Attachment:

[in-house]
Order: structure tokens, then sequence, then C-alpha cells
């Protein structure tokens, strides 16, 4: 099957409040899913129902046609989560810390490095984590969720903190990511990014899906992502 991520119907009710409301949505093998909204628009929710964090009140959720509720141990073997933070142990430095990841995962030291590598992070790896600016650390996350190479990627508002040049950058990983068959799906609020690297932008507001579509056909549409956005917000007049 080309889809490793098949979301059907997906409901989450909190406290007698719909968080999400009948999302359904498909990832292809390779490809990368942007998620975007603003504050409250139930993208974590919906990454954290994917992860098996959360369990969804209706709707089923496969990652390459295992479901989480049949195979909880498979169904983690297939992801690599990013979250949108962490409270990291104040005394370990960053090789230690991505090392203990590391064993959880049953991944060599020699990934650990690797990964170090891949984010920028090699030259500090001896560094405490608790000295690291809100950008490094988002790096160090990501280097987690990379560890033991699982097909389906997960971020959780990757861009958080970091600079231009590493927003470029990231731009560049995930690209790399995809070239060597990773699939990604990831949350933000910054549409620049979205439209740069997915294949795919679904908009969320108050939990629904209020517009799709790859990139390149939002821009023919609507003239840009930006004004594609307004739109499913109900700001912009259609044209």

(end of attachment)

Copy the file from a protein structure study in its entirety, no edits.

[in-house]
Order: structure tokens, then sequence, then C-alpha cells
């Protein structure tokens, strides 16, 4: 099957409040899913129902046609989560810390490095984590969720903190990511990014899906992502 991520119907009710409301949505093998909204628009929710964090009140959720509720141990073997933070142990430095990841995962030291590598992070790896600016650390996350190479990627508002040049950058990983068959799906609020690297932008507001579509056909549409956005917000007049 080309889809490793098949979301059907997906409901989450909190406290007698719909968080999400009948999302359904498909990832292809390779490809990368942007998620975007603003504050409250139930993208974590919906990454954290994917992860098996959360369990969804209706709707089923496969990652390459295992479901989480049949195979909880498979169904983690297939992801690599990013979250949108962490409270990291104040005394370990960053090789230690991505090392203990590391064993959880049953991944060599020699990934650990690797990964170090891949984010920028090699030259500090001896560094405490608790000295690291809100950008490094988002790096160090990501280097987690990379560890033991699982097909389906997960971020959780990757861009958080970091600079231009590493927003470029990231731009560049995930690209790399995809070239060597990773699939990604990831949350933000910054549409620049979205439209740069997915294949795919679904908009969320108050939990629904209020517009799709790859990139390149939002821009023919609507003239840009930006004004594609307004739109499913109900700001912009259609044209």